Federal politics[edit]

Nationally notable federal politicians from Saskatchewan include Prime Minister John Diefenbaker, CCF/NDP leaders Major Coldwell and Tommy Douglas.

Of the 14 federal constituencies in Saskatchewan, 13 are currently occupied by members of the Conservative Party of Canada. While the province has a large provincial New Democratic Party opposition, the federal NDP hasn't won a seat in Saskatchewan since 2004. While Regina and Saskatoon have roughly double the population of an urban riding in Canada, the ridings based in those cities also include large blocks of rural territory. However, a redistribution in 2013, to take effect at the next election, will result in the Regina and Saskatoon ridings losing most of their rural areas.[1]

The province's only Liberal Member of Parliament is former Finance Minister and current Deputy Opposition Leader Ralph Goodale.

Aboriginal politics[edit]

Saskatchewan, when compared to other provinces, has a large Aboriginal population. As of the 2006 Canadian census, residents identifying as First Nations, Métis, or Inuit comprised 14.8% a of the overall population.[2] Unlike neighbouring Alberta, Saskatchewan does not have land set aside as Métis Settlements (see Métis in Alberta).

Saskatchewan also has a rich history of Aboriginal political leaders of national prominence. First Nations leaders include Walter Dieter, Noel Starblanket, and the highly controversial David Ahenakew. First Nations are represented in the Federation of Saskatchewan Indian Nations. In addition, each First Nation has its own government band structure. The majority of Saskatchewan First Nations are Cree although Saulteaux, Assiniboine, Dakota, and Dene bands predominate in some areas.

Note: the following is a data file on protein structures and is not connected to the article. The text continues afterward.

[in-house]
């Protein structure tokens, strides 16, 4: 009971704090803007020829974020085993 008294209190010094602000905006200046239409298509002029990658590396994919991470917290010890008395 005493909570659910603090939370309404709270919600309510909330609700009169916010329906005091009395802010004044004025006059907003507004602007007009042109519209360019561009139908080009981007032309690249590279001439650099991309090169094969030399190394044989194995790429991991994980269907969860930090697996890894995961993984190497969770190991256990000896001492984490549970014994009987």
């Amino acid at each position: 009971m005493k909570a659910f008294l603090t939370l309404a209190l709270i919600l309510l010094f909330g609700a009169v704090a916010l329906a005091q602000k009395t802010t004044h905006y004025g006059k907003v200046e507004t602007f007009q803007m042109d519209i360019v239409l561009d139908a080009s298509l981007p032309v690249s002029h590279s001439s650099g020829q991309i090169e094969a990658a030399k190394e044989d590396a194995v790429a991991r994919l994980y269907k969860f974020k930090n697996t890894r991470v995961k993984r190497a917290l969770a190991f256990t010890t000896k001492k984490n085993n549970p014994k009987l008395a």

Métis leaders of national importance include Malcolm Norris, Jim Sinclair and Clément Chartier. Métis people in the province take part in the Métis Nation - Saskatchewan. The Métis nation is represented on the community level by Métis Locals, structured similarly to trade union locals.

In 1982 the Aboriginal People's Party ran ten electoral candidates for the provincial legislature but received little support.

Municipal politics[edit]

On the municipal level, non-Indian Reserve, or non-Crown Land, in Saskatchewan is divided into rural municipalities and urban municipalities. Rural Municipalities have a corporate structure for dealing with larger governments known as SARM: the Saskatchewan Association of Rural Municipalities. Unlike neighbouring Alberta, Saskatchewan does not have Municipal Districts.

See also[edit]

References[edit]

External links[edit]